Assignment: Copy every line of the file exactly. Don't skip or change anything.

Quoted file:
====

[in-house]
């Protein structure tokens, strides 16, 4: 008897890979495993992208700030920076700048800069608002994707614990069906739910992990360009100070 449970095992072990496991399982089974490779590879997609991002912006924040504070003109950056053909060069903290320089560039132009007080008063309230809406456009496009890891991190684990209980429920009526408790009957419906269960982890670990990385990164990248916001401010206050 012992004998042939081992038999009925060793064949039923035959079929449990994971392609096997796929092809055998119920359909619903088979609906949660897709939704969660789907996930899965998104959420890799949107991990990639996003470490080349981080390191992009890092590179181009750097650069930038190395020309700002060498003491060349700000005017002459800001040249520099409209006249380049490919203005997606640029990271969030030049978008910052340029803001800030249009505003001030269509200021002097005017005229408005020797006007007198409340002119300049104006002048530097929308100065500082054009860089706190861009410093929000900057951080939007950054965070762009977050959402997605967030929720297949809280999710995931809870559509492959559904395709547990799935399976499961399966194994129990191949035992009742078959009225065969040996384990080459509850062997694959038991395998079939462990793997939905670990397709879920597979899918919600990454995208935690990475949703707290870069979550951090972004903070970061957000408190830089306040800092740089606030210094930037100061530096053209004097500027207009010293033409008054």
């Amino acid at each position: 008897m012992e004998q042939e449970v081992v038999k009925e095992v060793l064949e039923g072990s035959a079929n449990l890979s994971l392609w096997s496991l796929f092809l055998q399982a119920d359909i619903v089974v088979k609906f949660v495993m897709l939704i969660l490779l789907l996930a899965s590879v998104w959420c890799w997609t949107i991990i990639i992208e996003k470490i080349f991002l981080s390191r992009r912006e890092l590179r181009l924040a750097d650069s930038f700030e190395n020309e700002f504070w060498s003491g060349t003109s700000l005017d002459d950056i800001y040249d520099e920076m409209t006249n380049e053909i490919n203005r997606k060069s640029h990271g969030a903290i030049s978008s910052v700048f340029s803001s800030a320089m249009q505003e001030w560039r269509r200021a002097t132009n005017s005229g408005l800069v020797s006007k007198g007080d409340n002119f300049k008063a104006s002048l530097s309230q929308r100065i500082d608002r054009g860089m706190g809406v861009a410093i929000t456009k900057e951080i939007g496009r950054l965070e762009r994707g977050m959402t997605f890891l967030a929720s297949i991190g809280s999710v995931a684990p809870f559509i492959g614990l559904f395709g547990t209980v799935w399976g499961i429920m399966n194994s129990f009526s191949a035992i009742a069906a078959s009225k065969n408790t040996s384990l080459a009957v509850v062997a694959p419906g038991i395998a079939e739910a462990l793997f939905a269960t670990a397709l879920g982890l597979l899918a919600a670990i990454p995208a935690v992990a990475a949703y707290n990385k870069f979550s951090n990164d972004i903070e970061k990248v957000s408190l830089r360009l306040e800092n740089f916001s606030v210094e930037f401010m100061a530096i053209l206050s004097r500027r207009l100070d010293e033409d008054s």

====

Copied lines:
[in-house]
């Protein structure tokens, strides 16, 4: 008897890979495993992208700030920076700048800069608002994707614990069906739910992990360009100070 449970095992072990496991399982089974490779590879997609991002912006924040504070003109950056053909060069903290320089560039132009007080008063309230809406456009496009890891991190684990209980429920009526408790009957419906269960982890670990990385990164990248916001401010206050 012992004998042939081992038999009925060793064949039923035959079929449990994971392609096997796929092809055998119920359909619903088979609906949660897709939704969660789907996930899965998104959420890799949107991990990639996003470490080349981080390191992009890092590179181009750097650069930038190395020309700002060498003491060349700000005017002459800001040249520099409209006249380049490919203005997606640029990271969030030049978008910052340029803001800030249009505003001030269509200021002097005017005229408005020797006007007198409340002119300049104006002048530097929308100065500082054009860089706190861009410093929000900057951080939007950054965070762009977050959402997605967030929720297949809280999710995931809870559509492959559904395709547990799935399976499961399966194994129990191949035992009742078959009225065969040996384990080459509850062997694959038991395998079939462990793997939905670990397709879920597979899918919600990454995208935690990475949703707290870069979550951090972004903070970061957000408190830089306040800092740089606030210094930037100061530096053209004097500027207009010293033409008054």
């Amino acid at each position: 008897m012992e004998q042939e449970v081992v038999k009925e095992v060793l064949e039923g072990s035959a079929n449990l890979s994971l392609w096997s496991l796929f092809l055998q399982a119920d359909i619903v089974v088979k609906f949660v495993m897709l939704i969660l490779l789907l996930a899965s590879v998104w959420c890799w997609t949107i991990i990639i992208e996003k470490i080349f991002l981080s390191r992009r912006e890092l590179r181009l924040a750097d650069s930038f700030e190395n020309e700002f504070w060498s003491g060349t003109s700000l005017d002459d950056i800001y040249d520099e920076m409209t006249n380049e053909i490919n203005r997606k060069s640029h990271g969030a903290i030049s978008s910052v700048f340029s803001s800030a320089m249009q505003e001030w560039r269509r200021a002097t132009n005017s005229g408005l800069v020797s006007k007198g007080d409340n002119f300049k008063a104006s002048l530097s309230q929308r100065i500082d608002r054009g860089m706190g809406v861009a410093i929000t456009k900057e951080i939007g496009r950054l965070e762009r994707g977050m959402t997605f890891l967030a929720s297949i991190g809280s999710v995931a684990p809870f559509i492959g614990l559904f395709g547990t209980v799935w399976g499961i429920m399966n194994s129990f009526s191949a035992i009742a069906a078959s009225k065969n408790t040996s384990l080459a009957v509850v062997a694959p419906g038991i395998a079939e739910a462990l793997f939905a269960t670990a397709l879920g982890l597979l899918a919600a670990i990454p995208a935690v992990a990475a949703y707290n990385k870069f979550s951090n990164d972004i903070e970061k990248v957000s408190l830089r360009l306040e800092n740089f916001s606030v210094e930037f401010m100061a530096i053209l206050s004097r500027r207009l100070d010293e033409d008054s």